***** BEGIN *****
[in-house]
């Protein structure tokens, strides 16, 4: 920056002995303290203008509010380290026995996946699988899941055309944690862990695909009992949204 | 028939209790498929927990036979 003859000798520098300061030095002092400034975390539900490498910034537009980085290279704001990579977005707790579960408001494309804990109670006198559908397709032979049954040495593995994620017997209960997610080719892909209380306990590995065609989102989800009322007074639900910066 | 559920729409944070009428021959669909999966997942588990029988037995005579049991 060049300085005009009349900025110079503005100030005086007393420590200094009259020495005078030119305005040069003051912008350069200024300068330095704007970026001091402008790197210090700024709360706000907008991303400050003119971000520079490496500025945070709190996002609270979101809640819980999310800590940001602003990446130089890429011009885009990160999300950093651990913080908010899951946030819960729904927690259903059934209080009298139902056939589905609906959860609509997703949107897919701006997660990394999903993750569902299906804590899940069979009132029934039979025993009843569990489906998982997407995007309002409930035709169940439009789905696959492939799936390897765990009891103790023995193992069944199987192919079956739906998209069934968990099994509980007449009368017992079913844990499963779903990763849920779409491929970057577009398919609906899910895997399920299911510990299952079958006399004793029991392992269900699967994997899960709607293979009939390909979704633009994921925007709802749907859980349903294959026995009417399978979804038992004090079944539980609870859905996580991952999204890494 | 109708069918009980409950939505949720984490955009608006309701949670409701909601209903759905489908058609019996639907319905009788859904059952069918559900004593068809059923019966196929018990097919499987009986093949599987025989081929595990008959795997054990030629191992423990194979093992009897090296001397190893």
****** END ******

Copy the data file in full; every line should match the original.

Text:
[in-house]
């Protein structure tokens, strides 16, 4: 920056002995303290203008509010380290026995996946699988899941055309944690862990695909009992949204 | 028939209790498929927990036979 003859000798520098300061030095002092400034975390539900490498910034537009980085290279704001990579977005707790579960408001494309804990109670006198559908397709032979049954040495593995994620017997209960997610080719892909209380306990590995065609989102989800009322007074639900910066 | 559920729409944070009428021959669909999966997942588990029988037995005579049991 060049300085005009009349900025110079503005100030005086007393420590200094009259020495005078030119305005040069003051912008350069200024300068330095704007970026001091402008790197210090700024709360706000907008991303400050003119971000520079490496500025945070709190996002609270979101809640819980999310800590940001602003990446130089890429011009885009990160999300950093651990913080908010899951946030819960729904927690259903059934209080009298139902056939589905609906959860609509997703949107897919701006997660990394999903993750569902299906804590899940069979009132029934039979025993009843569990489906998982997407995007309002409930035709169940439009789905696959492939799936390897765990009891103790023995193992069944199987192919079956739906998209069934968990099994509980007449009368017992079913844990499963779903990763849920779409491929970057577009398919609906899910895997399920299911510990299952079958006399004793029991392992269900699967994997899960709607293979009939390909979704633009994921925007709802749907859980349903294959026995009417399978979804038992004090079944539980609870859905996580991952999204890494 | 109708069918009980409950939505949720984490955009608006309701949670409701909601209903759905489908058609019996639907319905009788859904059952069918559900004593068809059923019966196929018990097919499987009986093949599987025989081929595990008959795997054990030629191992423990194979093992009897090296001397190893």